French carmaker PSA posts sales gain despite Iran withdrawal

Deliveries rose to 2.18 million vehicles, up 38 percent thanks to PSA’s purchase of Opel-Vauxhall from General Motors last year. (Reuters)
Updated 12 July 2018
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French carmaker PSA posts sales gain despite Iran withdrawal

PARIS: France’s PSA Group said its global sales had continued to grow in the first half despite its withdrawal from Iran, a major market for the maker of Peugeot and Citroen cars.
Deliveries rose to 2.18 million vehicles, up 38 percent thanks to PSA’s purchase of Opel-Vauxhall from General Motors last year. Excluding the newly acquired brands, sales rose 1.9 percent globally and 8.4 percent in Europe.
But Middle East sales by the French brands fell 26 percent, the group said, reflecting the deconsolidation of Iran from May 1 under the threat of US sanctions. Iran had accounted for more than 12 percent of group sales last year.
Under a succession of CEOs, PSA has sought for years to expand beyond Europe. But the Iran withdrawal and Opel deal have increased dependence on its home region, which claimed 77 percent global deliveries, up from 66 percent a year earlier.
“We’re not global enough, but at the same time we’re less exposed to the tariff barriers that can spring up here and there,” PSA Europe chief Maxime Picat said on Thursday.
In the current climate of mounting trade tensions, he told reporters on a call that a high domestic sales concentration was “almost becoming a strength.”
PSA sees no reason to modify its full-year outlook for a “stable” European market, Picat added. The group is due to publish first-half financial results on July 24.


EU debates how and when to start trade talks with Trump

Updated 35 min 17 sec ago
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EU debates how and when to start trade talks with Trump

  • The US and Europe ended a stand-off of several months last July
  • The EU is looking now to start negotiations on tariff reductions, possibly including cars

BUCHAREST: European ministers will begin debating on Friday how and when to start trade negotiations with the United States, aware that US President Donald Trump may impose punitive tariffs on EU car imports if the bloc waits too long.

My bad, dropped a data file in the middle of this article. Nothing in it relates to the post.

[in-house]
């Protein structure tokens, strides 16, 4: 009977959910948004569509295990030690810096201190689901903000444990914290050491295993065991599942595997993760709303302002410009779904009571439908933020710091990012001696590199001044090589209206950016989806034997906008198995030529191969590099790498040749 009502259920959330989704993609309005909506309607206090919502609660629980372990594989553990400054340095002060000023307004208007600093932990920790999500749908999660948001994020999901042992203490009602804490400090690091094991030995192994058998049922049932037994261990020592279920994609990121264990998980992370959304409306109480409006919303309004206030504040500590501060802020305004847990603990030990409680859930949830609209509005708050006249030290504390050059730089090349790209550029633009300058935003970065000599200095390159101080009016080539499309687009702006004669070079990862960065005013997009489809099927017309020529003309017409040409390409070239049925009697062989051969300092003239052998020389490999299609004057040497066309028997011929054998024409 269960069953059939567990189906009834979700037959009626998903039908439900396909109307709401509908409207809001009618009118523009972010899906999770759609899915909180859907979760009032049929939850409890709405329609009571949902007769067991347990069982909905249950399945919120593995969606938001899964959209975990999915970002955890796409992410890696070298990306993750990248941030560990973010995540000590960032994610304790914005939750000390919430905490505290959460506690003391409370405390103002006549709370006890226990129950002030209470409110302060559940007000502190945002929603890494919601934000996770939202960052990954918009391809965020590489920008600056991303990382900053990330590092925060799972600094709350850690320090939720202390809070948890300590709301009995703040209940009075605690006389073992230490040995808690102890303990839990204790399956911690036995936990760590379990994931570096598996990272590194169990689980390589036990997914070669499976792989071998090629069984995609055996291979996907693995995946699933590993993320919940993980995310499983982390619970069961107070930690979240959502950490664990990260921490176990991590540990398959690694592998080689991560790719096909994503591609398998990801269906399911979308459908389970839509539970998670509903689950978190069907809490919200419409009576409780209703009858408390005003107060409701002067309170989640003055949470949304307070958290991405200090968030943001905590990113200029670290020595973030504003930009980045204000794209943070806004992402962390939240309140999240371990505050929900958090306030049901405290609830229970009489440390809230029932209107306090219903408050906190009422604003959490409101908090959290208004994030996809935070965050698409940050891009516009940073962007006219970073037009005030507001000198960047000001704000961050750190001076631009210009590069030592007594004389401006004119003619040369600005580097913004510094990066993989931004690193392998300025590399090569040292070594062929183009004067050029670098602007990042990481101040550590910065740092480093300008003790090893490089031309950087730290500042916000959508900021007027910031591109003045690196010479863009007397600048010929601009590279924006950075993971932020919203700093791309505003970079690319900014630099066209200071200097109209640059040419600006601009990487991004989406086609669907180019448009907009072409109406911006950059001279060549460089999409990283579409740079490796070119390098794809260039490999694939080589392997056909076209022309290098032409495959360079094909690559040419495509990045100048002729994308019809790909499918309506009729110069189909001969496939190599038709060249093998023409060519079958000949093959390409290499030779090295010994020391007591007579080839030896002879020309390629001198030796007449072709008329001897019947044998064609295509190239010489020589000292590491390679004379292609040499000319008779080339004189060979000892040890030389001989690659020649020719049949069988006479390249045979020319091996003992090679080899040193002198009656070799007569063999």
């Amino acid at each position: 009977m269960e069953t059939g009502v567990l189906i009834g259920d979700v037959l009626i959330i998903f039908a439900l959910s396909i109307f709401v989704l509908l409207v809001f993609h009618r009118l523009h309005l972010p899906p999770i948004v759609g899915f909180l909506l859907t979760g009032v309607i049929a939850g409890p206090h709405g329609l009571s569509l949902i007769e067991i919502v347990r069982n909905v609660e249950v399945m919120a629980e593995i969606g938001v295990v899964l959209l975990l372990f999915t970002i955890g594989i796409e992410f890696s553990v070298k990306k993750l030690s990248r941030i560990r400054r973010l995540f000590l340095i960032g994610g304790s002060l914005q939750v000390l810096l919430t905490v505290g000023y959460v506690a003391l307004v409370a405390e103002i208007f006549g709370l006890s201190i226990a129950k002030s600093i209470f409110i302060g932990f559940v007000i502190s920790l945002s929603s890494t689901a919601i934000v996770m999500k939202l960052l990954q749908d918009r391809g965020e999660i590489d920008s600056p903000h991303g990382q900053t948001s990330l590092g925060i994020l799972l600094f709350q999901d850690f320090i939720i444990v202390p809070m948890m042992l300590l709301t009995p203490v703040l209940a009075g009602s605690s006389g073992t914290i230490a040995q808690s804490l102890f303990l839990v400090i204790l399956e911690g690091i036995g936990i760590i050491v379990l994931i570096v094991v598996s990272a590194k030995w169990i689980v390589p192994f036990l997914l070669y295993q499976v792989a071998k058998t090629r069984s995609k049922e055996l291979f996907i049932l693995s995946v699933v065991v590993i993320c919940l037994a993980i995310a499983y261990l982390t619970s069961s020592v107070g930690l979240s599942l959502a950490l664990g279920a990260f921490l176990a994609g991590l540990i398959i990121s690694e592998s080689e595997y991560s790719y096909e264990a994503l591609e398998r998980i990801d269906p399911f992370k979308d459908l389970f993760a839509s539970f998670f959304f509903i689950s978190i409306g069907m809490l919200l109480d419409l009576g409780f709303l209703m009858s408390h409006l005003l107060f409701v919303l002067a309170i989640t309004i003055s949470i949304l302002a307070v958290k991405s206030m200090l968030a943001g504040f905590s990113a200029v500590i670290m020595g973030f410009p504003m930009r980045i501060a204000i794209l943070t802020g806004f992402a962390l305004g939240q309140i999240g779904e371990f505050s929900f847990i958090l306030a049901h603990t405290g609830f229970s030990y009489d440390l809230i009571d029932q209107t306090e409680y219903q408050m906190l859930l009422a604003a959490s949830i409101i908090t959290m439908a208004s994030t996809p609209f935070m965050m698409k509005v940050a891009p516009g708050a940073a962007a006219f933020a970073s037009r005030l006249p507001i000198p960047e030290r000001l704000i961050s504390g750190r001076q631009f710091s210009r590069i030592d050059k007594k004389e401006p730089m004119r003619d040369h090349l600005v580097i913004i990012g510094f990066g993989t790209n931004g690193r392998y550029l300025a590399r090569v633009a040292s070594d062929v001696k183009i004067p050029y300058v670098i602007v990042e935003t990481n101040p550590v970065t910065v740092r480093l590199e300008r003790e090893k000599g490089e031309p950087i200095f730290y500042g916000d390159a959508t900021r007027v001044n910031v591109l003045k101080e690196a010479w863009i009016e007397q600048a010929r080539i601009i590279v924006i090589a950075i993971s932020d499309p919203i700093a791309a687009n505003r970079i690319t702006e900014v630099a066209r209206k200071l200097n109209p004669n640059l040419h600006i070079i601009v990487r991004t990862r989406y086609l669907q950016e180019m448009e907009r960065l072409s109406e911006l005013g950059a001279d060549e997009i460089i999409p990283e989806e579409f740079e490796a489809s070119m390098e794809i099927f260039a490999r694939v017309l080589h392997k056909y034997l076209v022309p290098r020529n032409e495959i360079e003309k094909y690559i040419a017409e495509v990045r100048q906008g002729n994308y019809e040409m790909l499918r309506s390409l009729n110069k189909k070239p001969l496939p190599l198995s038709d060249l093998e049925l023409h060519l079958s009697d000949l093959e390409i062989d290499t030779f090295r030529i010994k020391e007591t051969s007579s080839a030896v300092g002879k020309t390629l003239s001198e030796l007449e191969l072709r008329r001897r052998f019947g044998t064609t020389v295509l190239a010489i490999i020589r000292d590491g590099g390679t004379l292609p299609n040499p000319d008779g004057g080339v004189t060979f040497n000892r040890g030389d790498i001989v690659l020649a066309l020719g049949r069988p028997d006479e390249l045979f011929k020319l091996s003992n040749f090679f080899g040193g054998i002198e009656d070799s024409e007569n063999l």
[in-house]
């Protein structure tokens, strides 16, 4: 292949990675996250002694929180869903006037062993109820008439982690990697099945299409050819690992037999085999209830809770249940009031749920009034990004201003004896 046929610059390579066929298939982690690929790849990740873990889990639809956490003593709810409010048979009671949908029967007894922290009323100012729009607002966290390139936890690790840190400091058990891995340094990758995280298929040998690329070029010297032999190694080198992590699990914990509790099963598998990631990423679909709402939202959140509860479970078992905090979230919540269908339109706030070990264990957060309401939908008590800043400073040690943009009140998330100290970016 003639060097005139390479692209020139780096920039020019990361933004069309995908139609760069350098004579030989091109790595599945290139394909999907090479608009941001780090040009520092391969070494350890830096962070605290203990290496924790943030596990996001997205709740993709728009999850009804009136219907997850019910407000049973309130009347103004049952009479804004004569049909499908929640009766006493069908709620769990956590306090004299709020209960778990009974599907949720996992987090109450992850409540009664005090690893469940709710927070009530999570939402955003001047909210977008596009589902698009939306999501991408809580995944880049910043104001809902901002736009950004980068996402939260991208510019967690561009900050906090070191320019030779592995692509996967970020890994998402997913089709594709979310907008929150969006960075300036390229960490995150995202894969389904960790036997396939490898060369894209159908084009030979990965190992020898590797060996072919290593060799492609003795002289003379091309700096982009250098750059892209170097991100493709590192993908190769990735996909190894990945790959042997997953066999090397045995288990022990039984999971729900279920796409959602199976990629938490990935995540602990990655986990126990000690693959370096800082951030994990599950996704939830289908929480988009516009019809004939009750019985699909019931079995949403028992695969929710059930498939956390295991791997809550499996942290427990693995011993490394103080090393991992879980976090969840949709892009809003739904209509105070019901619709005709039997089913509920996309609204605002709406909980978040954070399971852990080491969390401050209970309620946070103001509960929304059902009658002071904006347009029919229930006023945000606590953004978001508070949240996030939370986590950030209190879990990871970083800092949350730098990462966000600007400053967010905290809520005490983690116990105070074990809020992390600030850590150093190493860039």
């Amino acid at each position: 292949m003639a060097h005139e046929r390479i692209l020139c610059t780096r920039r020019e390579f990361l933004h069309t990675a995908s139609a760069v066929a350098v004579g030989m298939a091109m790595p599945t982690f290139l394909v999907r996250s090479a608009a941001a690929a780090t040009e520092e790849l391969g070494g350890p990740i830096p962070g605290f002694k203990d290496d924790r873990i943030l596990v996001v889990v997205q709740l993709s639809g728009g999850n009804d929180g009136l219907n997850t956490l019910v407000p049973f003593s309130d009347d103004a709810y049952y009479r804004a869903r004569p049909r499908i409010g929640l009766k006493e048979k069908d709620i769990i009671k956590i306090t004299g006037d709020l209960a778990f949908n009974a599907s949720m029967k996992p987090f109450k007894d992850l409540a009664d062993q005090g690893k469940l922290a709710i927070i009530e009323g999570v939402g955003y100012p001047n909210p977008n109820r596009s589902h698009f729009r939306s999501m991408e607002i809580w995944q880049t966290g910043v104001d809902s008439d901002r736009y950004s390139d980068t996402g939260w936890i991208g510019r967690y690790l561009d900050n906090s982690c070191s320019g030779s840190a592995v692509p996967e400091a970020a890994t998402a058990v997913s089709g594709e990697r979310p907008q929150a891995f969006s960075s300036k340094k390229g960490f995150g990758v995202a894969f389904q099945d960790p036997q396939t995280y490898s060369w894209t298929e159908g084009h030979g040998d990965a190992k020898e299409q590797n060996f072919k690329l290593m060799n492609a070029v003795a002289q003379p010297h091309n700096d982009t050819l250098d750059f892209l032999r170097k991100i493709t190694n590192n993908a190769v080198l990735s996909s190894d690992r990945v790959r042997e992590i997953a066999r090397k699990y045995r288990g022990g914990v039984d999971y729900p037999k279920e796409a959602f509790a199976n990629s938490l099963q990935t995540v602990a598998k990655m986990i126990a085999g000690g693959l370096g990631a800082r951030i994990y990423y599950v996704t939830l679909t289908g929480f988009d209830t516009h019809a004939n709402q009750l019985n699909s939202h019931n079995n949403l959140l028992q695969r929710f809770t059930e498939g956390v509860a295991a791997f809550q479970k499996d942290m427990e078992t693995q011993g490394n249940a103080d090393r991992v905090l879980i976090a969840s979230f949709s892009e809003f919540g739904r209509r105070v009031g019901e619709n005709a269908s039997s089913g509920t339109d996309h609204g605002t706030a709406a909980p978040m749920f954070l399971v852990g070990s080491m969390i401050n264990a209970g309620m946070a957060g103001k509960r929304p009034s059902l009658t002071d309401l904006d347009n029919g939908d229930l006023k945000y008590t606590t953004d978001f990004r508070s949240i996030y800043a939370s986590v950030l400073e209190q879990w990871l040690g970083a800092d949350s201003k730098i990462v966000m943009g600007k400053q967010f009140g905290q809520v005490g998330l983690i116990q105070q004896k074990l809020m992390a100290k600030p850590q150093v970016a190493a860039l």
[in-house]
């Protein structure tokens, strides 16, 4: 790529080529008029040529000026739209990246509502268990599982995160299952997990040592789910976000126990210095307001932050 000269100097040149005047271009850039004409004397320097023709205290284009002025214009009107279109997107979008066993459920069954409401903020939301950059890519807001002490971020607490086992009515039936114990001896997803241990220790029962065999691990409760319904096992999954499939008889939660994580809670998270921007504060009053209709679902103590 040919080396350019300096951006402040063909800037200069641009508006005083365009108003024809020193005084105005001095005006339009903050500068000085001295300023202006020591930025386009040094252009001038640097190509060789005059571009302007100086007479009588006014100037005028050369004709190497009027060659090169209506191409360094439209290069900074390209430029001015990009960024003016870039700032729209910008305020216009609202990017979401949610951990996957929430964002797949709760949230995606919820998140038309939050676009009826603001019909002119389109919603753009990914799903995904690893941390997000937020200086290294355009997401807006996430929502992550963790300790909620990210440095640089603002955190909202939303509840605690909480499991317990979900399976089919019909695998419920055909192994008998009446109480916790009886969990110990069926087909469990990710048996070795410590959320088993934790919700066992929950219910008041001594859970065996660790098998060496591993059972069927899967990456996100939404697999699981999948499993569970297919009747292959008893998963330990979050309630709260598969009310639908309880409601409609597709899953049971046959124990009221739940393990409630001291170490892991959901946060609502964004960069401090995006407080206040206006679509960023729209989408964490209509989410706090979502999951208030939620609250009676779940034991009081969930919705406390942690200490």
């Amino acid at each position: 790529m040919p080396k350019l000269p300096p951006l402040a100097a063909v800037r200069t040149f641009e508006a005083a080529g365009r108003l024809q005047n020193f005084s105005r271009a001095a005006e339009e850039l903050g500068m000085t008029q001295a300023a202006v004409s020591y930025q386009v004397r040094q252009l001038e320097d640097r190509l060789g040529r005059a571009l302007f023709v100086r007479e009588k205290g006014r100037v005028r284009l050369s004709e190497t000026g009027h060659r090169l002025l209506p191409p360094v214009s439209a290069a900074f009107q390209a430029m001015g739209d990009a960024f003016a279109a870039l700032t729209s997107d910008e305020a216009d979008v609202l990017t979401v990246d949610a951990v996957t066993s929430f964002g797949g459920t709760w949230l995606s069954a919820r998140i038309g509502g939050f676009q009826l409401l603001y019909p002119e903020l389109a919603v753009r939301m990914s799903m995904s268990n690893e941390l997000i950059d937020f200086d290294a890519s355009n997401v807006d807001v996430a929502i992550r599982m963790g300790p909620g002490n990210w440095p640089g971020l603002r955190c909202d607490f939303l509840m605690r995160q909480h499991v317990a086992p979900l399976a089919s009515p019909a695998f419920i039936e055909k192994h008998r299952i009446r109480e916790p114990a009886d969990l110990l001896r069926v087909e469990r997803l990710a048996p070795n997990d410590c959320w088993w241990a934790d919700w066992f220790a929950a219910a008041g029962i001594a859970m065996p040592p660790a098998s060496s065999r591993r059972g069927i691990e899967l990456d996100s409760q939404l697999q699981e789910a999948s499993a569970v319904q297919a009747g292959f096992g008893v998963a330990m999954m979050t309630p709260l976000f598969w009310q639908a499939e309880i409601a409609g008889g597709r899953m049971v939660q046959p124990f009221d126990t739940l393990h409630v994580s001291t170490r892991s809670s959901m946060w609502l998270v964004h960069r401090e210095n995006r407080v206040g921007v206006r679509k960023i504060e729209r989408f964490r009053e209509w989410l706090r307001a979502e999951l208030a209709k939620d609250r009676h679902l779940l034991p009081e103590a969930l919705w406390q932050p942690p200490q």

The European Commission has asked the EU’s 28 countries to approve two negotiating mandates so that formal talks can begin. Germany is keen to start as soon as possible, while France is reluctant to engage with Trump.
The United States and Europe ended a stand-off of several months last July, when Trump agreed to hold off on car tariffs while the two sides looked to improve trade ties.
They committed to work toward removing tariffs on “non-auto industrial goods,” discuss ways to agree on product standards to boost trade and increase EU imports of US soybeans and liquefied natural gas.
The EU is looking now to start negotiations on tariff reductions, possibly including cars, as well as a separate set of talks on making it easier for companies to clear their products for sale on both sides of the Atlantic.
The ministers in Romania will face three questions.
The first concerns timing. Germany, whose exports of cars and car parts to the United States are worth more than half of the EU total, is keen to press ahead, but France is hesitant of moving before European Parliament elections in May.
The second question is whether to include fisheries, which is technically an industrial good. Some countries, such as France again, are concerned about increased competition in the sector, which is already strained by Brexit.
The third question is what to do about the previous broader “TTIP” negotiations, which drew thousands to streets in Europe in protest. The Commission has insisted the slimmed-down trade deal it is proposing is not a TTIP relaunch. One option to make that clear could be to formally end TTIP.
Industrial good tariffs are already low, at around 4 percent.
However, the Commission has said that removing them would boost EU exports to the United States by 8 percent and US exports to the European Union by 9 percent by 2033, corresponding to extra exports of respectively €27 billion and €26 billion ($29.5 billion).